Affective Forecasting: Implications for Outgroup Contact

Awarded Scholars:
Robyn Mallett, University of Virginia
Timothy D. Wilson, University of Virginia
Project Date:
Jun 2005
Award Amount:
$109,423
Project Programs:
Cultural Contact

Supplemental Appropriation: May 2006, $24,461

 

The prospect of meeting someone from another group can cause anxiety – no matter how the person is different from us. Not only might we fear hostility from another group’s members or feel prejudiced against them, but we may worry about our own ability to perform adequately in the interaction. As a result, people can become wary of interactions with those different from themselves and avoid such contact. This can lead to group segregation and missed opportunities for fruitful multicultural exchange.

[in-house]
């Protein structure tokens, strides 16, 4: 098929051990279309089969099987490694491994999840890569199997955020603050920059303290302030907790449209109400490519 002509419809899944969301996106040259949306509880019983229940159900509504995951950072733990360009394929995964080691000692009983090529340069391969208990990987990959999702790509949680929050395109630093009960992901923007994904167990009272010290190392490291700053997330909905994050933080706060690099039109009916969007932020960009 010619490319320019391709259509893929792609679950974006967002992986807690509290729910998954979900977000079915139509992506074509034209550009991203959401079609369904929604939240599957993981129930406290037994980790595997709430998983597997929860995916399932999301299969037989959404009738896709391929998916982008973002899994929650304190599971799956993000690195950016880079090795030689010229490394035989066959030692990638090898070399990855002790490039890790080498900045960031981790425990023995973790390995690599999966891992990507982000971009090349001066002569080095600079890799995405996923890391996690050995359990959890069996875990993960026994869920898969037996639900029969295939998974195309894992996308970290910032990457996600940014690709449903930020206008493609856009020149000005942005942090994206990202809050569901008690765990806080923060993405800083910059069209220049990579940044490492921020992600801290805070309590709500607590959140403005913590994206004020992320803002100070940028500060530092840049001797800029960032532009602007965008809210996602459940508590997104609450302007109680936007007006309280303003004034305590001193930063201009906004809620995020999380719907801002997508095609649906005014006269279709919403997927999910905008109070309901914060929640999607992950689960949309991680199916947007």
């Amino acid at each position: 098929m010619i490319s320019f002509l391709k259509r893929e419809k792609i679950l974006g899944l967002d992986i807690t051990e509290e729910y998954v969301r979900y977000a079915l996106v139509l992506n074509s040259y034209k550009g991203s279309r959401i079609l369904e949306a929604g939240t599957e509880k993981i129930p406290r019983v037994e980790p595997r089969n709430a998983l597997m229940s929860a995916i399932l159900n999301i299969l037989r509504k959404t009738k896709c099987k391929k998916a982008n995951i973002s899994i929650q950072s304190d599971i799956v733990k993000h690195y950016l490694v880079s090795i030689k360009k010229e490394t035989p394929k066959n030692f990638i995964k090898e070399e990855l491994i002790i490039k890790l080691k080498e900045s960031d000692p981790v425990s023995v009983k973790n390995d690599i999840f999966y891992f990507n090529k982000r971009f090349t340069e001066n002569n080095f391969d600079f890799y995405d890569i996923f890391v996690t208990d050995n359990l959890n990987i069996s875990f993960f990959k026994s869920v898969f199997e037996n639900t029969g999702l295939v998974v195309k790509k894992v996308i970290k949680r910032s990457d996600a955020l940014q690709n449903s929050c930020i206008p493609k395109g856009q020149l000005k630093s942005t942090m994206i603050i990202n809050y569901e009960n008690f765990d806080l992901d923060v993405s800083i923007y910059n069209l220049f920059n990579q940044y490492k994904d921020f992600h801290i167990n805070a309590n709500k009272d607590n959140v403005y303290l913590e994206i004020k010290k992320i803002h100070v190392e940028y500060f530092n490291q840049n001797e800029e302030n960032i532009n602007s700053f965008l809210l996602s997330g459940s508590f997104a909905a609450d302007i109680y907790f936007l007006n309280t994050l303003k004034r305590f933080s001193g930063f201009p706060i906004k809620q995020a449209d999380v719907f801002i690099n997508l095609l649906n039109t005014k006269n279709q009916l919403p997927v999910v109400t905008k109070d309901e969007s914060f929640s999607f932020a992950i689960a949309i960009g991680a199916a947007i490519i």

To try to increase the likelihood of positive contact between groups, the Foundation has given an award to Robyn Mallett and Timothy D. Wilson of the University of Virginia to investigate predictions about encounters with representatives of different social groups. While people often anticipate that they will feel negative emotions or behave inappropriately during upcoming interactions with members of an outgroup, the investigators claim that actual intergroup interactions often proceed more smoothly than expected. If people can learn to more accurately predict the nature of their encounters with people different from them, they will experience less stress and be more open to interactions with others. Concentrating on interactions between whites and African Americans, Mallett and Wilson will conduct a series of experiments in which a pair of subjects are asked to focus on either their similarities or their differences and then predict how amicable they would be while interacting. The investigators will then analyze how the forecasts and the focus on similarities affect the subjects’ subsequent interaction. Results of the research will be summarized in a review paper and presented at national conferences and in three articles, submitted to peer-reviewed psychology journals.

 

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